Rantil finished wrapping Lakor's ankle and turned back. "What's wrong?"

A small broach rested at the very bottom. Putoko lifted it into the light. The faded metal coiled around in a flower shaped pattern, and wove together like thatching.

"Yaneria must have put it in there before we left," he smiled. "It's brought us luck. She always said, 'Nothing bad will ever happen if we have it.'"

Rantil moved closer. "I don't remember it."

"It was our mother's. She died a year or so after you left. Yaneria thought nothing of it at first, and left it in a drawer at home. But after the Sett took our harvest for the fourth year running, we became desperate. She wore it every day, hoping that our luck would change."

"And did it?" Lakor asked.

"The year after… the harvest was plentiful… more than enough in fact. The Sett gave us little trouble. They took what they needed… and left." He laughed softly to himself. "All because of this broach. She's worn it every day since."

Only hobbling a little, Lakor came to their side. "Not any more she's not," he joked.

The life drained from Putoko's face, and he looked up abruptly. "Yes, that's right…" He tightened up his fist, and anger surged through his mind. "How could she have been so stupid?!"

"What? What's wrong?" Rantil asked quickly.

"Don't you see?" Putoko replied, flustered, and unsure of what to do. "If she doesn't have this broach, she's not safe!" He turned to Rantil suddenly. "What if the Settian Guard go to Wrestek, they'll never be ready in time!"

"But you said the Sett wouldn't arrive for at least another two seasons?" Rantil recalled.

"But what if they do?!"

"Just calm down!"

"Who knows what could happen, and without this…" he lifted up the broach.

In his mind, he was certain his sister was in danger. In a single second, he played through a dozen nightmares in his head, each more horrific than the last. A solitary thought stole any other questions he had in his mind. Was Yaneria safe?

Even the surrounding beauty seemed to be tainted by Putoko's anxiety. Darkness washed over the forest. "I have to go back!" he announced.

"What?" Rantil muttered meekly.

Putoko turned, and began to hurry along the path, back the way they came. "I have to go back!" he repeated. "I've got to save her!"

"But," Rantil stuttered. "You can't go!"

"I have to!"

Rantil stuttered, and then shouted. "Putoko, wait!"

"Yaneria's in danger!"

"No she's not!"

Putoko stopped in his tracks.

Something snapped in his mind. Something changed inside him. He wasn't going to let Rantil tell him what to do anymore.

"Why are you so sure Wrestek isn't safe any longer?" Rantil muttered. "Nothing's changed. You said it yourself, the Settian Guard never come this early." He paused. "All of this, because of an old broach?"

For a few seconds, Putoko just glared at him. They stood in silence.

"You've been away so long, you've forgotten about us," he said eventually. "You don't care anymore…"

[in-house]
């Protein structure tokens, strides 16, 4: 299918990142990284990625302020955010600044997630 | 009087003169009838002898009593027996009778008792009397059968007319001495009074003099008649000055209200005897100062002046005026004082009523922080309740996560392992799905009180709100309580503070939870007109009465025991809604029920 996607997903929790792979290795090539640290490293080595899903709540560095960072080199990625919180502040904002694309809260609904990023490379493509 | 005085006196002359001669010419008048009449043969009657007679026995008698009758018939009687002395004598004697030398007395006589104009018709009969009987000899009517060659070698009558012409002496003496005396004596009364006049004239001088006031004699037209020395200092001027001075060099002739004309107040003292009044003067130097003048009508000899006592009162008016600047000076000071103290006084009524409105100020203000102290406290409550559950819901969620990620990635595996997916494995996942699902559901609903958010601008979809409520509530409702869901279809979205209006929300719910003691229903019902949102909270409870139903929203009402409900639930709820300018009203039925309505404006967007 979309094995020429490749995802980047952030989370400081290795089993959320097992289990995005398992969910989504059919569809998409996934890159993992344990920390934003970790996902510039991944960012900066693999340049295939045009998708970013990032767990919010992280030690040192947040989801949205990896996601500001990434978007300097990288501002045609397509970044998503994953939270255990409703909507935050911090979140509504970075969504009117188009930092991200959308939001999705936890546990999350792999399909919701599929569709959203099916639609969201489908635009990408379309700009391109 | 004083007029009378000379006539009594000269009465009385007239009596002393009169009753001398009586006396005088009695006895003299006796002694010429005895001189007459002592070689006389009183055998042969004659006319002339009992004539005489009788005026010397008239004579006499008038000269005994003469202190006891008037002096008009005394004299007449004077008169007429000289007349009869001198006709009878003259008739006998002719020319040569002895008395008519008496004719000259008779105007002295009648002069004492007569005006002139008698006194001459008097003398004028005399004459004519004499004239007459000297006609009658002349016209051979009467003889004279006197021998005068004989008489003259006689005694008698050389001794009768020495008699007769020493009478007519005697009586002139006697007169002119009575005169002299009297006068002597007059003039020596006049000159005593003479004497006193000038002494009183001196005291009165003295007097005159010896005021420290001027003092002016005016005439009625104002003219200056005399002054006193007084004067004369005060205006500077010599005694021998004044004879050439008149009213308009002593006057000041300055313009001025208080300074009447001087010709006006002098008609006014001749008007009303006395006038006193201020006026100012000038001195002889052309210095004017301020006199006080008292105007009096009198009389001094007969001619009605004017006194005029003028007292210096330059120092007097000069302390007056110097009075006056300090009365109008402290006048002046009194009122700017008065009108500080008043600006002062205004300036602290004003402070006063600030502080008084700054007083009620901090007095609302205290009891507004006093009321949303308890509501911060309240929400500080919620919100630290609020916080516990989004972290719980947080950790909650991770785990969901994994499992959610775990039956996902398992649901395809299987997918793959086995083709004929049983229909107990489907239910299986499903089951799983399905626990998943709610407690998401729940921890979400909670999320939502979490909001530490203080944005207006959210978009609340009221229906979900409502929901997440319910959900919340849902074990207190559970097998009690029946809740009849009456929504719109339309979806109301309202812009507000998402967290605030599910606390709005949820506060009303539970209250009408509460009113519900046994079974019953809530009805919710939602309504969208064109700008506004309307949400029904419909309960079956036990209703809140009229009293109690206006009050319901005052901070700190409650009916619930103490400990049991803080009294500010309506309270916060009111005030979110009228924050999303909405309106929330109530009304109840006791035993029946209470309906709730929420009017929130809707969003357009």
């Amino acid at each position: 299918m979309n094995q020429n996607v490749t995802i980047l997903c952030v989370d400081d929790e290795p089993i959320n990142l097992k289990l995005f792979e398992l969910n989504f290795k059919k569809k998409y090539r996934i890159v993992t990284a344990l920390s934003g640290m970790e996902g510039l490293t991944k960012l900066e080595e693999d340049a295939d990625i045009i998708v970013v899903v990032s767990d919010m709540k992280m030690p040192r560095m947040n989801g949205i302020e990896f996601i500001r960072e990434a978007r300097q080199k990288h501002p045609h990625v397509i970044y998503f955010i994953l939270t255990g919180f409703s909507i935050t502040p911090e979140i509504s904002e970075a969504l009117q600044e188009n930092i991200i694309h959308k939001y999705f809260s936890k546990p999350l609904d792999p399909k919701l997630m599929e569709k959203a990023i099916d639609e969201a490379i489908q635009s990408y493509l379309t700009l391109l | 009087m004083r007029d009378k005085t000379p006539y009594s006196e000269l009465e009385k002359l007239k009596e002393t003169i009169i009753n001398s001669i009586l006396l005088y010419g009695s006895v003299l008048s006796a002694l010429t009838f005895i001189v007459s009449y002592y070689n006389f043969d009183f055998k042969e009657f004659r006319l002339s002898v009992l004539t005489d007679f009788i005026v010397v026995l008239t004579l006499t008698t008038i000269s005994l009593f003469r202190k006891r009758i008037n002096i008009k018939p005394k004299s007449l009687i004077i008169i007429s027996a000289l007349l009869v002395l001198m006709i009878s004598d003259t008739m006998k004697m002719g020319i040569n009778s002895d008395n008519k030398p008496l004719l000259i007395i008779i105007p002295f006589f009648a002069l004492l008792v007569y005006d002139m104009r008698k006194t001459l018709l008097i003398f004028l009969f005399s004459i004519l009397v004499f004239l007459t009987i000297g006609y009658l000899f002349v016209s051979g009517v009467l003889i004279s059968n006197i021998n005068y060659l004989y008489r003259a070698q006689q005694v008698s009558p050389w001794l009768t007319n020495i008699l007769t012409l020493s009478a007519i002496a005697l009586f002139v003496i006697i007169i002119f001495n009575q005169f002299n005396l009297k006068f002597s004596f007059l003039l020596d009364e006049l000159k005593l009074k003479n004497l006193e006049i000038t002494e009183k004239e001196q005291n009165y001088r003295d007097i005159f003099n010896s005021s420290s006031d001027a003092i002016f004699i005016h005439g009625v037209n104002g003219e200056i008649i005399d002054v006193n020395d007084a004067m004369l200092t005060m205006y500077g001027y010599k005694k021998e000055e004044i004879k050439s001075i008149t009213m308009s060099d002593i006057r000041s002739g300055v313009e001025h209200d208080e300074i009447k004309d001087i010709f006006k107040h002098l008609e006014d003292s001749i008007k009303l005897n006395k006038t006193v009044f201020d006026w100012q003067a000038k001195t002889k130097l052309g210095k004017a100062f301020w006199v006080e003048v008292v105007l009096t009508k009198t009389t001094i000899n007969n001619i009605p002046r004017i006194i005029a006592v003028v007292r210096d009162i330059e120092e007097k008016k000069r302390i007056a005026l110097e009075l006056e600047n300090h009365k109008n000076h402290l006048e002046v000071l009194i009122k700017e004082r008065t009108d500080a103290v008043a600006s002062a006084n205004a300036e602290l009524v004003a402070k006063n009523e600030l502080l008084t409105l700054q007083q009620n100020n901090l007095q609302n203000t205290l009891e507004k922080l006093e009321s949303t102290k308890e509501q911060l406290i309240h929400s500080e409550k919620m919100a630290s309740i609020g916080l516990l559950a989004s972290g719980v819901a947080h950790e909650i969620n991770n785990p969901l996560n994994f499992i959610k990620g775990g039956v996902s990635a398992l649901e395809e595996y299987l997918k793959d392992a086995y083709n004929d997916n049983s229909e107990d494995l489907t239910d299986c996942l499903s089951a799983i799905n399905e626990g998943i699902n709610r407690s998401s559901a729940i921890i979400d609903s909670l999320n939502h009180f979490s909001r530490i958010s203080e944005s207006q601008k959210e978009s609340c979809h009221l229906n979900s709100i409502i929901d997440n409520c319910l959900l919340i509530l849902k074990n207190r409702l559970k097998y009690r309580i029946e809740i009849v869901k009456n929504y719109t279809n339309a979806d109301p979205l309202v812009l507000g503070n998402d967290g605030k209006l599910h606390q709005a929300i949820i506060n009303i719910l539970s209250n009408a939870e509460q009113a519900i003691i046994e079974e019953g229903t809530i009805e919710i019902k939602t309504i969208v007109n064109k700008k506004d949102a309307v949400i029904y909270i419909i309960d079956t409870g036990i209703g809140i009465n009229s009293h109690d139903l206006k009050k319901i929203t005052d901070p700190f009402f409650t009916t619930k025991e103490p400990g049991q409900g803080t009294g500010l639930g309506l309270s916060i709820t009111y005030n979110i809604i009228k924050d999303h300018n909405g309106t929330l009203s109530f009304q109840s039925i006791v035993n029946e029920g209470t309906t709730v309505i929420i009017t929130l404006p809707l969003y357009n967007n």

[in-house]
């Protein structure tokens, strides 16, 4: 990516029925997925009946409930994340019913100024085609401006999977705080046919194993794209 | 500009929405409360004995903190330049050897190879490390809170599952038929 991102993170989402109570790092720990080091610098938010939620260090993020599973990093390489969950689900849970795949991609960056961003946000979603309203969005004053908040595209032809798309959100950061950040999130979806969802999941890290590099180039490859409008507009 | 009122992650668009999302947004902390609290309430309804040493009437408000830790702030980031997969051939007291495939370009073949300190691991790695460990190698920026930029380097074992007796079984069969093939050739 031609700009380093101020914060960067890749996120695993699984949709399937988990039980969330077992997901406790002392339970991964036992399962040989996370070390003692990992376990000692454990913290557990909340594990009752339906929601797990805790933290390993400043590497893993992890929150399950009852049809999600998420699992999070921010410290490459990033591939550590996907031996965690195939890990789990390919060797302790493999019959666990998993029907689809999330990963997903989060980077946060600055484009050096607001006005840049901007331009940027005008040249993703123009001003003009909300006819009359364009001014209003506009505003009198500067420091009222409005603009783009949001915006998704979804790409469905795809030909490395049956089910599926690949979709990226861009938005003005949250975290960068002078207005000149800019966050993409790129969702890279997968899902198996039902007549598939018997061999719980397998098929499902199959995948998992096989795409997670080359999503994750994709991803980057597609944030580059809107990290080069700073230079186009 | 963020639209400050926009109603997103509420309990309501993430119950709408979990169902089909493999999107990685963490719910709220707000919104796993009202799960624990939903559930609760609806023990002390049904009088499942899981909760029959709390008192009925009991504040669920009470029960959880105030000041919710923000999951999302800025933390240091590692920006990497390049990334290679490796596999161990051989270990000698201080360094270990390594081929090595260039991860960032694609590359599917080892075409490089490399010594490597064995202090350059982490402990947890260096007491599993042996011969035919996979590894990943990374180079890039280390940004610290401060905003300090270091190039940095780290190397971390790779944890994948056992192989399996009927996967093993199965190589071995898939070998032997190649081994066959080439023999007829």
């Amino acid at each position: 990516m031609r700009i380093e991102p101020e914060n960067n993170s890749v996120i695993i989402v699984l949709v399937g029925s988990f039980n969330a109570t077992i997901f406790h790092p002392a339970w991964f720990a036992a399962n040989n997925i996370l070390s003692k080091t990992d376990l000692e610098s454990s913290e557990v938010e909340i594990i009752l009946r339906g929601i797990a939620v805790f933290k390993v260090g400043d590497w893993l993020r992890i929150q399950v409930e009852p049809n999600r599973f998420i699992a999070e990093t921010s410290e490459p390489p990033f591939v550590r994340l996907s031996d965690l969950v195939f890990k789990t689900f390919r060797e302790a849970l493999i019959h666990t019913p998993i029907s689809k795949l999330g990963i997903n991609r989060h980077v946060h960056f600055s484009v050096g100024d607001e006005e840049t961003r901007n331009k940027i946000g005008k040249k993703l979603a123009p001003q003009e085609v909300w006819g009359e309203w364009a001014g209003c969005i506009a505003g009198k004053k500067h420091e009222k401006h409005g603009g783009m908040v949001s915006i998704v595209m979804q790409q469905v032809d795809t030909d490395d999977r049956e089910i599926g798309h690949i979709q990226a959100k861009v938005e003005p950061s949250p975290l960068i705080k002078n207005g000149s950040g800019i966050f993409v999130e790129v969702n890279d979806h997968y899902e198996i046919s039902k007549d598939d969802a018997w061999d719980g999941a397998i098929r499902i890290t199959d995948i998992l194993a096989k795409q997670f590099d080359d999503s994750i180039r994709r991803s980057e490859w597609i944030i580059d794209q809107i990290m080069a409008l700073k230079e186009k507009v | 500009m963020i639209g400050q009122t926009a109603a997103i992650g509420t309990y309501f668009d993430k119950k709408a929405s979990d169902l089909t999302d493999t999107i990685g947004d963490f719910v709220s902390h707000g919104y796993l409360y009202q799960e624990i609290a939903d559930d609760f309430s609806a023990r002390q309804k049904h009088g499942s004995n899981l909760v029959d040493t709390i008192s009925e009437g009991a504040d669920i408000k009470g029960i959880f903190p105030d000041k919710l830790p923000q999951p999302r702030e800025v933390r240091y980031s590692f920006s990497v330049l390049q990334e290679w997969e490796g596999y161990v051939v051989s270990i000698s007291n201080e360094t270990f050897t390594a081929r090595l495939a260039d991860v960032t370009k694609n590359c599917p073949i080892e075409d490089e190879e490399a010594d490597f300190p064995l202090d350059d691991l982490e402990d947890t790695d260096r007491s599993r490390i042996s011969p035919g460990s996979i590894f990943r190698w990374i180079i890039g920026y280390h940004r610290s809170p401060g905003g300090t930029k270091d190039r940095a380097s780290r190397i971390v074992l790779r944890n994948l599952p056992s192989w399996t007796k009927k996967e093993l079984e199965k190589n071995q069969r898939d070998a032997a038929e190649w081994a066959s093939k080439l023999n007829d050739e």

"I've always cared about Wrestek."

"Just not enough to visit…" he sneered.

"My father'd just died, surely you remember why I had to leave… I couldn't…"

"I?! What about us? While you've been running from your father… we've been through the toughest years of our lives! You never came back."

"I wanted to!"

Putoko held out his hands, and invited him to answer. "Then why didn't you?"

He stuttered. "Things were… complicated."

Putoko shook his head. "So why come back now?"

"It's my home…"

"It hasn't been for the last fifteen years. You can't call Wrestek your home anymore, you're nothing but an outsider now…"

"What's happened to you…?" Rantil whispered.

"I'm finally seeing you for what you really are… all those years I thought you were my friend… but you're nothing like I remember you. You're a coward, and a liar."

Abruptly, Rantil ran forwards. With a single swipe of his fist, he punched Putoko in the jaw. Pain swept through his mind; he recoiled in shock and dropped Yaneria's broach to the ground. It splashed into a small puddle along the side of the path, and disappeared into the muddy water.

"Rantil!" cried Lakor in shock. Before now, he had never known his friend to be violent.

Putoko rubbed the back of his hand across his bloody mouth. "Why did you come back, Rantil?"

He breathed deeply. "I wanted to see you again. I thought you were my friend…"

"But you abandoned us. You left us to the mercy of the Settian Guard. Or had you forgotten that?"

"Please, Putoko," Lakor urged. "Enough!"

"Keep out of it Lakor, this doesn't concern you!" he scolded.

"Leave him alone!"

"You don't care about us; you've got new friends… Yaneria could be in danger, and you don't care… You're not the friend I remember. Living in Siale has made you selfish, and nave to what is going on in the world around you. I'm leaving. Don't expect me to follow you blindly anymore…"

Putoko shook his head in distain, and began to walk back along the path.

"Then why did you come?"

Putoko didn't turn back.

"Don't turn your back on me!" Rantil shouted.

"Oh no," Putoko replied, "maybe you should never have turned your back on me…"

Through the ensuing silence, a very faint ringing drifted through the forest. It rang so purely through their thoughts that it cleansed their minds, filling it with sweet music. The song wavered, like it was singing out to them.

With the anger in his mind ebbing away, Putoko turned back. "What is that?"

Lakor and Kantou stared at Rantil.

A light shone through the thickly woven strands of his pocket. It pulsed gently with the undulation of the song, and it enticed Putoko to walk back towards the group. Rantil slid his hand into his robes, and pulled out the Naouten Horez.